Glossary   »   D   »  Diversification
published-date Published: January 7, 2024
update-date Last Update: January 10, 2024


What Is Diversification?

Diversification is a risk management strategy that creates a mix of various investments within a portfolio. A diversified portfolio contains a mix of distinct asset types and investment vehicles in an attempt to limit exposure to any single asset or risk .

The short answer: The better you spread your investments across different assets, the less likely they are to all experience a loss. Or in other words, your aggregate losses will likely be less severe.

Understanding Diversification

Studies and mathematical models have shown that maintaining a well-diversified portfolio of 25 to 30 stocks yields the most cost-effective level of risk reduction. Investing in more securities generates further diversification benefits, but it does so at a substantially diminishing rate of effectiveness.

Diversification strives to smooth out unsystematic risk events in a portfolio, so the positive performance of some investments neutralizes the negative performance of others. The benefits of diversification hold only if the securities in the portfolio are not perfectly correlated —that is, they respond differently, often in opposing ways, to market influences.

However, diversification isn’t a cure-all, or a guaranteed safeguard. Similarly to how a balanced diet won’t protect you from ever getting sick (we all get ill from time-to-time), having a diversified portfolio doesn’t mean your investments will never drop, or even drop dramatically — Diversification is simply a strategy that can help you prevent losses from being as severe as they could be otherwise, and has the potential to help bring less volatility to your returns.

Diversification Strategies

As investors consider ways to diversify their holdings, there are dozens of strategies to implement. Many of the methods below can be combined to enhance the level of diversification within a single portfolio.

Asset Classes

Diversification strategies often start with asset class allocation. This involves investing in a mix of asset classes such as stocks, bonds, real estate, commodities, and cash. Each class reacts differently to market changes, providing balance in a portfolio.

  • Stocks : Shares or equity in a publicly traded company
  • Bonds : Government and corporate fixed-income debt instruments
  • Real estate : Land, buildings, natural resources, agriculture, livestock, and water and mineral deposits
  • Exchange-traded funds (ETFs) : A marketable basket of securities that follow an index, commodity, or sector
  • Commodities : Basic goods necessary for the production of other products or services
  • Cash and short-term cash-equivalents (CCE) : Treasury bills, certificate of deposit (CD), money market vehicles, and other short-term, low-risk investments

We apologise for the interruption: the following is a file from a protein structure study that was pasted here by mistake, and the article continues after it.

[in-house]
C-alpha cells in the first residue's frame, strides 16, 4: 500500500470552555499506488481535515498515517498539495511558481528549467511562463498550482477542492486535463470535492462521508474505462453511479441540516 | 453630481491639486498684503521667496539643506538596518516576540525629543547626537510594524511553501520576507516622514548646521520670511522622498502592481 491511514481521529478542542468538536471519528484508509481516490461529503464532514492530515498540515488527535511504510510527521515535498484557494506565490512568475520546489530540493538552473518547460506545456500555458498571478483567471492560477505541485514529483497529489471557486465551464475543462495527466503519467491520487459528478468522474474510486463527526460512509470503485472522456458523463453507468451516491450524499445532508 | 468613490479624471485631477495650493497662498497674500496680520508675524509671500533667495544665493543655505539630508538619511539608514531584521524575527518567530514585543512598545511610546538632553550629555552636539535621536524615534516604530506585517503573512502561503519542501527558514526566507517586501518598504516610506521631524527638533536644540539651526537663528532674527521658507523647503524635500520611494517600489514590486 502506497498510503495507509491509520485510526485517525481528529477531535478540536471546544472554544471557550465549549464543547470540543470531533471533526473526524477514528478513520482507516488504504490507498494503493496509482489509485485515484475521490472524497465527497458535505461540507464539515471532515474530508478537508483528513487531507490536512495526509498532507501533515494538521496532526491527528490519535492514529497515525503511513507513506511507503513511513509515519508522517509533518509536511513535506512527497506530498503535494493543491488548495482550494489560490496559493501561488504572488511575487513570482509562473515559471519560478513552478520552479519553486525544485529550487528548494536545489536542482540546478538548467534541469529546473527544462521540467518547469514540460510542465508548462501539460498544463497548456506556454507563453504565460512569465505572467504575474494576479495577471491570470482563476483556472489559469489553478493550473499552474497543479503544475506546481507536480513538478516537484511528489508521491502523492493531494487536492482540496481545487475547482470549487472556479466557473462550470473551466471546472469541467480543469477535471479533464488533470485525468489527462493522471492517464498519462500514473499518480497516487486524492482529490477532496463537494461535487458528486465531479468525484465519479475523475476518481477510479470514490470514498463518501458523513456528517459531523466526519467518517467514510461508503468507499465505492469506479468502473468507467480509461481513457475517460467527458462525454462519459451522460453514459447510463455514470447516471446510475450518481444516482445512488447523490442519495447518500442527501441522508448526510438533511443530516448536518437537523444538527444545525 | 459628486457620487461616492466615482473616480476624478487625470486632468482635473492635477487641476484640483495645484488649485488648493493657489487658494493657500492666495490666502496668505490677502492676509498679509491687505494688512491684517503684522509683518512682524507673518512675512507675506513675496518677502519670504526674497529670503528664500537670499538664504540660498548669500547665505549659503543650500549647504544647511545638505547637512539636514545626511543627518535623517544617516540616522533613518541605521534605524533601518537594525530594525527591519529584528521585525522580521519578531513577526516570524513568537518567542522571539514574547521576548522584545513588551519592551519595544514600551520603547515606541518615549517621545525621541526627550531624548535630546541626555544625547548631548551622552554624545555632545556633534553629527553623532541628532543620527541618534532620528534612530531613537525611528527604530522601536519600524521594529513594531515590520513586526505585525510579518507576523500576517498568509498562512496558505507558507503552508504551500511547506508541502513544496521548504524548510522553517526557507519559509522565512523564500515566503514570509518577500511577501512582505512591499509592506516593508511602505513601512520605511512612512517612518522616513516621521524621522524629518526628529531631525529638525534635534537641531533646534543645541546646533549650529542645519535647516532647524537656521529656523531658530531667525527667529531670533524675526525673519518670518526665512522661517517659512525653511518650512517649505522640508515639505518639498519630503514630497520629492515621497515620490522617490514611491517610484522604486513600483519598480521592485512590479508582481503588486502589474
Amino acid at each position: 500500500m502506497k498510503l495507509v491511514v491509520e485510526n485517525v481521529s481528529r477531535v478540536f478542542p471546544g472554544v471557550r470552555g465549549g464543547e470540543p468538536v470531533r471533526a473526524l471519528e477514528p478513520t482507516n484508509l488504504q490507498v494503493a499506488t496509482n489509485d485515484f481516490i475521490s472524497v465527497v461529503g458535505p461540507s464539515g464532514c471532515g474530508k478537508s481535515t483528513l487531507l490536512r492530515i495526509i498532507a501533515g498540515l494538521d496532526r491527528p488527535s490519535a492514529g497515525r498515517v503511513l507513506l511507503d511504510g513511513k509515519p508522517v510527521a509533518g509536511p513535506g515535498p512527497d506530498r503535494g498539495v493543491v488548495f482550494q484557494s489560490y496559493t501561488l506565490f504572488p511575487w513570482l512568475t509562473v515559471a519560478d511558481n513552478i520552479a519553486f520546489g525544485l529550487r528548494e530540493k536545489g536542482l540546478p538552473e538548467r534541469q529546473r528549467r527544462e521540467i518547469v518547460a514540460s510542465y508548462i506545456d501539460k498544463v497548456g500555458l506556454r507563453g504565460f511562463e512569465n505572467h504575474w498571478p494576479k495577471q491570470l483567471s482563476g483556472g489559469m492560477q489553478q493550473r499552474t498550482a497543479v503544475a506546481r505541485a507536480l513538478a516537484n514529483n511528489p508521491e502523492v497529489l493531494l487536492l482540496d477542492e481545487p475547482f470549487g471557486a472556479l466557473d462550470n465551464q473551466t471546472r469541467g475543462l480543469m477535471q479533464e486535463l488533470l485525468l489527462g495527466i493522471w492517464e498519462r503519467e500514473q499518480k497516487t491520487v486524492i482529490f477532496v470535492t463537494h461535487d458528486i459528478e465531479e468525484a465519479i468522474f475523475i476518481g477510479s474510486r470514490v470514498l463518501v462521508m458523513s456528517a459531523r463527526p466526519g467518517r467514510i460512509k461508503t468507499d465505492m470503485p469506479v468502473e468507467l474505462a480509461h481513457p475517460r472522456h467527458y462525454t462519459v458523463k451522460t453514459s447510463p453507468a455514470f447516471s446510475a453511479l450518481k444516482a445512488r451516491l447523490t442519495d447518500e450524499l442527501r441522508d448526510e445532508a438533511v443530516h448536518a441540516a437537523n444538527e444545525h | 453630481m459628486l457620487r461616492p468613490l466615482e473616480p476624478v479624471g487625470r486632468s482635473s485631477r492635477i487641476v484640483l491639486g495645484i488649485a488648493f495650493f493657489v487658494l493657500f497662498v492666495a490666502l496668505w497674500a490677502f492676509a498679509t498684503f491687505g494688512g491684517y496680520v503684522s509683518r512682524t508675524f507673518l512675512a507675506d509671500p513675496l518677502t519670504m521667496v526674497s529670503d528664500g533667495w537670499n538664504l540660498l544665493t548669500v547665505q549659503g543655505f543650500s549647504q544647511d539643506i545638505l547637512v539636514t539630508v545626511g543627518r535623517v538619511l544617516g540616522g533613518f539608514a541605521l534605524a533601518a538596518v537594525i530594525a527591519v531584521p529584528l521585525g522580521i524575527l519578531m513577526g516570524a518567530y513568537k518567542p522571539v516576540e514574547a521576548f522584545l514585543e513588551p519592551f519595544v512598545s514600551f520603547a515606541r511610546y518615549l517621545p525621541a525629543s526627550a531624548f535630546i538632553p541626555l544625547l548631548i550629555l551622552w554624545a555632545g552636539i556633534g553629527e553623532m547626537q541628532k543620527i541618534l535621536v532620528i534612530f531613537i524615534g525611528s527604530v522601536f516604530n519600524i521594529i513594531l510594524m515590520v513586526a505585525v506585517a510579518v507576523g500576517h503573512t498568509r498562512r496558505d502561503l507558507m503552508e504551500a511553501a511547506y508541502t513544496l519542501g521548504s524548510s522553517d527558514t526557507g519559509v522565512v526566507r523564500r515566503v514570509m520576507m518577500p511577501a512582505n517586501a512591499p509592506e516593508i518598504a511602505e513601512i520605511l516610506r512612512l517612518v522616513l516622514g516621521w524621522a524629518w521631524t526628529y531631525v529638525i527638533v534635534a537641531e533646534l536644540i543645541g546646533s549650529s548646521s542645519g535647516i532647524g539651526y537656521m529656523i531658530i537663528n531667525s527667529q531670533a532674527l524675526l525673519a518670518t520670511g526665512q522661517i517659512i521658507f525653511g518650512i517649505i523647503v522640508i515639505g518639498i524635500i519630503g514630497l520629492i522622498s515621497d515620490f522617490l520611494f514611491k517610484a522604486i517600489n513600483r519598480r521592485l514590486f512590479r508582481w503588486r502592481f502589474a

The theory holds that what may negatively impact one asset class may benefit another. For example, rising interest rates usually negatively impact bond prices as yield must increase to make fixed income securities more attractive. On the other hand, rising interest rates may result in increases in rent for real estate or increases in prices for commodities.


Investing across different industries or sectors can protect against sector-specific risks. For example, technology and healthcare sectors may react differently to economic changes, offering a hedge against sector downturns.

Investors can diversify across industries by coupling investments that may counterbalance different businesses. For example, consider two major means of entertainment: travel and digital streaming. Investors hoping to hedge against the risk of future major pandemic impacts may invest in digital streaming platforms (positively impacted by more shutdowns). At the same time, they may consider simultaneously investing in airlines (positively impacted by fewer shutdowns). In theory, these two unrelated industries may minimize overall portfolio risk.

Corporate Lifecycle Stages (Growth vs. Value)

Diversification can also be achieved through investment in companies at different stages of their lifecycle. Growth companies are typically in an expansion phase with higher potential returns and risks, while value companies are more established, often offering stability and consistent dividends.

Growth stocks tend to be more risky as the expected growth of a company may not materialize. For example, if the Federal Reserve constricts monetary policy, less capital is usually available (or it is more expensive to borrow), creating a more difficult scenario for growth companies. However, growth companies may tap into seemingly limitless potential and exceed expectations, generating even greater returns than expected.

On the other hand, value stocks tend to be more established, stable companies. While these companies may have already experienced most of their potential, they usually carry less risk. By diversifying into both, an investor would capitalize on the future potential of some companies while also recognizing the existing benefits of others.

Market Capitalizations (Large vs. Small)

Market capitalization, referring to the total market value of a company’s outstanding shares, is another diversification strategy. Investing in a mix of large-cap (established, stable companies) and small-cap (smaller, potentially faster-growing companies) can balance risk and growth potential.

Each company will have a considerably different approach to raising capital, introducing new products to the market, brand recognition, and growth potential. Lower cap stocks have more room to grow, though higher cap stocks tend to be safer investments.

Risk Profiles

Investments can vary in their risk profiles. Some assets are high risk with potential for high returns (like certain stocks), while others offer lower risk and returns (like government bonds). There are considerable differences between several 10-year bonds based on the issuer, their credit rating, future operational outlook, and existing level of debt.

The same can be said for other types of investments. Real estate development projects with more risk may carry greater upside than established operating properties. Meanwhile, cryptocurrencies with longer histories and greater adoption, such as Bitcoin, carry less risk relative to smaller market cap coins or tokens.

Maturity Lengths

For fixed-income investments, diversifying by maturity lengths (short-term vs. long-term bonds) can help manage interest rate risk and liquidity needs. Short-term bonds tend to offer lower interest rates; however, they also tend to be less impacted by uncertainty in future yield curves. Investors more comfortable with risk may consider adding longer term bonds that tend to pay higher degrees of interest.